- With four exceptions, below, all DCP Westfield customers where under-odorized propane may have been distributed were found to have properly odorized propane at their facilities or had received a number of propane deliveries from other sources prior to and after September 1, 2010, such that it was not possible to determine if any unodorized or under-odorized propane had been delivered from the DCP Westfield facility.
- At four facilities associated with Heritage Propane in Sandwich and on Martha's Vineyard, testing confirmed deficient odorant. All of these facilities received the bulk of their propane from the DCP Westfield facility. Heritage Propane conducted independent testing, notified all affected customers, and addressed any deficient odorization issues.
Following a review of the Westfield facility by the independent examiner, the Fire Marshal lifted the cease and desist order, allowing Westfield to resume delivery operations. The independent examiner determined that DCP has taken steps to ensure that all future propane deliveries to the DCP Westfield facility are properly odorized to meet state and Federal requirements prior to being distributed to customers. Pursuant to AG Coakley's and Fire Marshal Coan's agreement with DCP, enhanced testing, subject to the Fire Marshal's ongoing review, will continue at the Westfield facility for two years.
The Attorney General and the State Fire Marshal have notified the Federal Rail Authority and the U.S. Consumer Product Safety Commission who are reviewing the issues under their jurisdiction.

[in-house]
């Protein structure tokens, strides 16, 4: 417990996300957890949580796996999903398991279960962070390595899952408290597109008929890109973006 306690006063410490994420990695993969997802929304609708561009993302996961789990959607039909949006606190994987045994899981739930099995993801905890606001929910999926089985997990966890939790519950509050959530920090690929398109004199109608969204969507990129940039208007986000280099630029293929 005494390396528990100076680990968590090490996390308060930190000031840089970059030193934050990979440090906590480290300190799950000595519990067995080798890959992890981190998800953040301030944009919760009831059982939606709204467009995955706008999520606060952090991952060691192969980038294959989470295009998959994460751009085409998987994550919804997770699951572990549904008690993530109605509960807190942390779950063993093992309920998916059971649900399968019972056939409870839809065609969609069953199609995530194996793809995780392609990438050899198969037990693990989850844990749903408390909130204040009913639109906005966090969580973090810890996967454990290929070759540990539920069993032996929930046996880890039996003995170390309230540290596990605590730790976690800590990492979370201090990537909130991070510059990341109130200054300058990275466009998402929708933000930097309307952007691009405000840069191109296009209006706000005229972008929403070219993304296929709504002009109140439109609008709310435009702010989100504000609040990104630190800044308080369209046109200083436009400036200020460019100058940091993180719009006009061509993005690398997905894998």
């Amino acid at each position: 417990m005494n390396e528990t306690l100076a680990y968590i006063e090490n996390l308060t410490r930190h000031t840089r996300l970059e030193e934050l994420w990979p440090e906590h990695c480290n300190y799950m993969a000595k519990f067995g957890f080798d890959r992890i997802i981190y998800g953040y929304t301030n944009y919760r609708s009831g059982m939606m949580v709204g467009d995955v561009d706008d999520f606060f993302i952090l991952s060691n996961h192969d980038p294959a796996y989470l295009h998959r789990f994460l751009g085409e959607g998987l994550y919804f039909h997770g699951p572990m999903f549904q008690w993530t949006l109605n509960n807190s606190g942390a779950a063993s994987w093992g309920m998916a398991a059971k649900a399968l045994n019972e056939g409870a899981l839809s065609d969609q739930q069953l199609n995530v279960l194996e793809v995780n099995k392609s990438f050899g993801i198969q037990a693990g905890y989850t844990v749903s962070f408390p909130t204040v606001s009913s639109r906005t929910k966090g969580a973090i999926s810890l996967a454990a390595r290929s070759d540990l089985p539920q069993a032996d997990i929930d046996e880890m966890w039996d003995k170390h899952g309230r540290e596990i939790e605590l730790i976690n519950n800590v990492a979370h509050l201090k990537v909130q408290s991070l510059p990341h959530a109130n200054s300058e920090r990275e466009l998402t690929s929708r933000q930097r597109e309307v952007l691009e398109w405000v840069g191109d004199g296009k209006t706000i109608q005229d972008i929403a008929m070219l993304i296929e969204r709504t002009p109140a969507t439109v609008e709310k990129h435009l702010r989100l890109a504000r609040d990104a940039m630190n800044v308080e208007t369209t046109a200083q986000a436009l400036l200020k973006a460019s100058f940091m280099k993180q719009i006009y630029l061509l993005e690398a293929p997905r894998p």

If you use piped propane inside your home, you should always take these precautions:
- Do not smoke indoors or near propane tanks.
- If you have a power outage, use flashlights and battery-operated candles instead of traditional flame candles
- Consider purchasing a gas detector (it could cost approximately $60)
- Do NOT attempt to inspect your system yourself. That could create a leak that did not previously exist. Work with your local delivery company
If you are cooking with an LP-Gas grill tank, you should always take the following precautions:
- Make sure connections are tight.
- Use outdoors only
- Use ten feet away from building
- Do not use on balconies above the first floor.
For additional information and to review the examiner's report please visit the Attorney General's website at www.mass.gov/ago/propane.
Assistant Attorney General Jonathan Engel handled this matter on behalf of AG Coakley's Consumer Protection Division. Timothee C. Rodrique, director of the Division of Fire Safety and Steven Rourke, DFS general counsel, handled this matter on behalf of State Fire Marshal Coan.